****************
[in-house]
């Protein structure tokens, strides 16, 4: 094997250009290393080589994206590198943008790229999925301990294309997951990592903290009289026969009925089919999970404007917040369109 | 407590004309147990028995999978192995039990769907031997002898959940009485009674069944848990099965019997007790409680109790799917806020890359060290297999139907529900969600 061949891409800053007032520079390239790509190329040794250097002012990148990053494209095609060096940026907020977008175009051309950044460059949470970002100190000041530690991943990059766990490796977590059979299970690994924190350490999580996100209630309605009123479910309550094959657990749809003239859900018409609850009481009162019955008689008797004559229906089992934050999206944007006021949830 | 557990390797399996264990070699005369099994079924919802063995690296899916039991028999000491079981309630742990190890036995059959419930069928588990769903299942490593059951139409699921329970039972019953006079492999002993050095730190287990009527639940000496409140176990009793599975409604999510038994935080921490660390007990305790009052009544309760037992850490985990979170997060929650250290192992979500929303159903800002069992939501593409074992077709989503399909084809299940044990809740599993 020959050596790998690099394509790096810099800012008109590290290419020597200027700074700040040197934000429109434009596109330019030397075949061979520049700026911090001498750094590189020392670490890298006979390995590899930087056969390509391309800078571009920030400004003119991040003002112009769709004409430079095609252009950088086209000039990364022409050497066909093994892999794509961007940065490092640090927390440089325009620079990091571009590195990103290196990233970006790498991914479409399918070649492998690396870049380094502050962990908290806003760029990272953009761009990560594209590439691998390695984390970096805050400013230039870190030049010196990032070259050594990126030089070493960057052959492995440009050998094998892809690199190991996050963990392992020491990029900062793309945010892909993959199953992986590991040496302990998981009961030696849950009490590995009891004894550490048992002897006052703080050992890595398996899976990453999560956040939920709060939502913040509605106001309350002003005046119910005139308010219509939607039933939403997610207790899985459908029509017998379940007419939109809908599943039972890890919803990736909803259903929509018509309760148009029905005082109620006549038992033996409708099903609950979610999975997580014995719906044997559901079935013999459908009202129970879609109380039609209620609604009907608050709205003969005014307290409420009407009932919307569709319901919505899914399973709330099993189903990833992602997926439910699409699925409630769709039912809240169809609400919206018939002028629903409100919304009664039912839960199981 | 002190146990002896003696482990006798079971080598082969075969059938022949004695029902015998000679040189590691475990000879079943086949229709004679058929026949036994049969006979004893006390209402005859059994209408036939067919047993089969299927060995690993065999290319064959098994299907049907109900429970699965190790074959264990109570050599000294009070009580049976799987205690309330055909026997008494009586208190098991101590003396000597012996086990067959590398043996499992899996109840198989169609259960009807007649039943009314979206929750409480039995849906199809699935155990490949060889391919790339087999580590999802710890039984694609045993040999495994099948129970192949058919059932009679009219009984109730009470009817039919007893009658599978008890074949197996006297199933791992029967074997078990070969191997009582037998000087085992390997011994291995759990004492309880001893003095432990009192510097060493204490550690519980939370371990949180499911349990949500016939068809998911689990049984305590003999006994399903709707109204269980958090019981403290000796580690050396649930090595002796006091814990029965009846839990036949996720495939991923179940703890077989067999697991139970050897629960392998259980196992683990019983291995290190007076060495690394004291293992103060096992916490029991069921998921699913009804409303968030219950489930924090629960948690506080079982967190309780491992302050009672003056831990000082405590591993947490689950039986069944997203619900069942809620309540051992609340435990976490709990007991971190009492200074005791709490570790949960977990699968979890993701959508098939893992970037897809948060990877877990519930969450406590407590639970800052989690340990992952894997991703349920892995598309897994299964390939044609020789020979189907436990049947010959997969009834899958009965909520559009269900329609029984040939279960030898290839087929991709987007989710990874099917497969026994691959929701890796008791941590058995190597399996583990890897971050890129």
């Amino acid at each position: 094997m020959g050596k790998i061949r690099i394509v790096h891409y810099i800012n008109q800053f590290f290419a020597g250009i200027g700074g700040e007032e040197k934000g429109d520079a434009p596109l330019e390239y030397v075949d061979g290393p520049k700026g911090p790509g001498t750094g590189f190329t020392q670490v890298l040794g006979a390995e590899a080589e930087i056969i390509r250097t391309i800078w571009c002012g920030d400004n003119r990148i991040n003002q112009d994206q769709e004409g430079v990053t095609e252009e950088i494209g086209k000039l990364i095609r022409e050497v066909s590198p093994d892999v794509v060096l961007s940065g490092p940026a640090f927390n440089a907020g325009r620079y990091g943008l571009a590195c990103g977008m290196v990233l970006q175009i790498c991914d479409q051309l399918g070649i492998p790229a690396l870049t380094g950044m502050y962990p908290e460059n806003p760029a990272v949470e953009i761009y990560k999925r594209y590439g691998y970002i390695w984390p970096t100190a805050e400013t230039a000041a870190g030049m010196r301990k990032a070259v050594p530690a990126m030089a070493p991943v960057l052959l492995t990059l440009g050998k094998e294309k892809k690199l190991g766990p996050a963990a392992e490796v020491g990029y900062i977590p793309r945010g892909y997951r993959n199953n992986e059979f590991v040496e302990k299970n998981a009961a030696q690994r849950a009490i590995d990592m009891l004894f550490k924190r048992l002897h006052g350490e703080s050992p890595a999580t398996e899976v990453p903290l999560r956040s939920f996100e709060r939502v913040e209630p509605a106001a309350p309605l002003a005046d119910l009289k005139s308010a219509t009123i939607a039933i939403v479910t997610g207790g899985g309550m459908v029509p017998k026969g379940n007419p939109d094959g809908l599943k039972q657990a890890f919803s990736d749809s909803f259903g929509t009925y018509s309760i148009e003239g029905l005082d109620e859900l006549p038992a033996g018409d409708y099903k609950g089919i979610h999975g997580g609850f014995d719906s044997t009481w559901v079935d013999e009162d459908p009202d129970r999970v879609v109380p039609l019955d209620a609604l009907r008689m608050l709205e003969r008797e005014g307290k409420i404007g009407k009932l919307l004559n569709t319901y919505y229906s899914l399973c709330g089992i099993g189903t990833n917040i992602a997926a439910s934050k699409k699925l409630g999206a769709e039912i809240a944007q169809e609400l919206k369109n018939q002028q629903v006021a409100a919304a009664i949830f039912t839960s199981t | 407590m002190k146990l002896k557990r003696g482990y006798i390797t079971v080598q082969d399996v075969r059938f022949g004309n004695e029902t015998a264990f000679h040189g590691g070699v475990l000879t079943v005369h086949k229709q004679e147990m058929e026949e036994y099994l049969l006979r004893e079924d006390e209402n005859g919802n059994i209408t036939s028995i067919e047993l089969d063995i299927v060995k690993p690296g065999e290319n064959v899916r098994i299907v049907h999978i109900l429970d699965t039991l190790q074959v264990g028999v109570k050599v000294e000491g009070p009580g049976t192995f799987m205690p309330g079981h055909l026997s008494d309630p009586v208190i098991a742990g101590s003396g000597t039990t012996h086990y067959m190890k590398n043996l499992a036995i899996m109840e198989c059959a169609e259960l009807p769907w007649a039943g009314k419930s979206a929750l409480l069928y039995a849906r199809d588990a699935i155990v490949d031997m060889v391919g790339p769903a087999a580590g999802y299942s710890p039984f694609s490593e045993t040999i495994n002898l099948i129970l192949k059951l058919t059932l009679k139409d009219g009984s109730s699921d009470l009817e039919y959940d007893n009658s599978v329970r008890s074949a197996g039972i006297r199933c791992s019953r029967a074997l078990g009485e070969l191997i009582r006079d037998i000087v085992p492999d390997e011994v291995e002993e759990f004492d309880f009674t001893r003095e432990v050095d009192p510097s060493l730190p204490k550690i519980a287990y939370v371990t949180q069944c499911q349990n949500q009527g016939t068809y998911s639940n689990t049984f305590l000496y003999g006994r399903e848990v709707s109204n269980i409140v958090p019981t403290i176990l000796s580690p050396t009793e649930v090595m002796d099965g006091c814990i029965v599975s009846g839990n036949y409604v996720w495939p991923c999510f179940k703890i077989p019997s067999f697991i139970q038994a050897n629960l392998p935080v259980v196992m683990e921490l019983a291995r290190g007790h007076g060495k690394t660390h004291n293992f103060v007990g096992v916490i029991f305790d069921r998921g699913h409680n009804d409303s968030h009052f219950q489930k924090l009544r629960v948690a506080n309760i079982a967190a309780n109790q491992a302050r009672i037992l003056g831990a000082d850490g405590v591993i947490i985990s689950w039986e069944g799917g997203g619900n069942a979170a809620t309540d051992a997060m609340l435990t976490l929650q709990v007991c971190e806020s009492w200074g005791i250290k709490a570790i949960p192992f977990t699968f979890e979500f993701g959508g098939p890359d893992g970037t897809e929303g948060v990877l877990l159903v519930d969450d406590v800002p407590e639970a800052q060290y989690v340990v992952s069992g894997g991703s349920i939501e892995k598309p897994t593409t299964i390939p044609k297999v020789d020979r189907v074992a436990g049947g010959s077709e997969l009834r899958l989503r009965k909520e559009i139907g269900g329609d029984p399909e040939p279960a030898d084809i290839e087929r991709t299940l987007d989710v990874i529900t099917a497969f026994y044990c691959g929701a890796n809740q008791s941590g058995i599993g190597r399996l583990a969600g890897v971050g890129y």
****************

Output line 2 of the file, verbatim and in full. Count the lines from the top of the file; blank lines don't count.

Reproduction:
């Protein structure tokens, strides 16, 4: 094997250009290393080589994206590198943008790229999925301990294309997951990592903290009289026969009925089919999970404007917040369109 | 407590004309147990028995999978192995039990769907031997002898959940009485009674069944848990099965019997007790409680109790799917806020890359060290297999139907529900969600 061949891409800053007032520079390239790509190329040794250097002012990148990053494209095609060096940026907020977008175009051309950044460059949470970002100190000041530690991943990059766990490796977590059979299970690994924190350490999580996100209630309605009123479910309550094959657990749809003239859900018409609850009481009162019955008689008797004559229906089992934050999206944007006021949830 | 557990390797399996264990070699005369099994079924919802063995690296899916039991028999000491079981309630742990190890036995059959419930069928588990769903299942490593059951139409699921329970039972019953006079492999002993050095730190287990009527639940000496409140176990009793599975409604999510038994935080921490660390007990305790009052009544309760037992850490985990979170997060929650250290192992979500929303159903800002069992939501593409074992077709989503399909084809299940044990809740599993 020959050596790998690099394509790096810099800012008109590290290419020597200027700074700040040197934000429109434009596109330019030397075949061979520049700026911090001498750094590189020392670490890298006979390995590899930087056969390509391309800078571009920030400004003119991040003002112009769709004409430079095609252009950088086209000039990364022409050497066909093994892999794509961007940065490092640090927390440089325009620079990091571009590195990103290196990233970006790498991914479409399918070649492998690396870049380094502050962990908290806003760029990272953009761009990560594209590439691998390695984390970096805050400013230039870190030049010196990032070259050594990126030089070493960057052959492995440009050998094998892809690199190991996050963990392992020491990029900062793309945010892909993959199953992986590991040496302990998981009961030696849950009490590995009891004894550490048992002897006052703080050992890595398996899976990453999560956040939920709060939502913040509605106001309350002003005046119910005139308010219509939607039933939403997610207790899985459908029509017998379940007419939109809908599943039972890890919803990736909803259903929509018509309760148009029905005082109620006549038992033996409708099903609950979610999975997580014995719906044997559901079935013999459908009202129970879609109380039609209620609604009907608050709205003969005014307290409420009407009932919307569709319901919505899914399973709330099993189903990833992602997926439910699409699925409630769709039912809240169809609400919206018939002028629903409100919304009664039912839960199981 | 002190146990002896003696482990006798079971080598082969075969059938022949004695029902015998000679040189590691475990000879079943086949229709004679058929026949036994049969006979004893006390209402005859059994209408036939067919047993089969299927060995690993065999290319064959098994299907049907109900429970699965190790074959264990109570050599000294009070009580049976799987205690309330055909026997008494009586208190098991101590003396000597012996086990067959590398043996499992899996109840198989169609259960009807007649039943009314979206929750409480039995849906199809699935155990490949060889391919790339087999580590999802710890039984694609045993040999495994099948129970192949058919059932009679009219009984109730009470009817039919007893009658599978008890074949197996006297199933791992029967074997078990070969191997009582037998000087085992390997011994291995759990004492309880001893003095432990009192510097060493204490550690519980939370371990949180499911349990949500016939068809998911689990049984305590003999006994399903709707109204269980958090019981403290000796580690050396649930090595002796006091814990029965009846839990036949996720495939991923179940703890077989067999697991139970050897629960392998259980196992683990019983291995290190007076060495690394004291293992103060096992916490029991069921998921699913009804409303968030219950489930924090629960948690506080079982967190309780491992302050009672003056831990000082405590591993947490689950039986069944997203619900069942809620309540051992609340435990976490709990007991971190009492200074005791709490570790949960977990699968979890993701959508098939893992970037897809948060990877877990519930969450406590407590639970800052989690340990992952894997991703349920892995598309897994299964390939044609020789020979189907436990049947010959997969009834899958009965909520559009269900329609029984040939279960030898290839087929991709987007989710990874099917497969026994691959929701890796008791941590058995190597399996583990890897971050890129």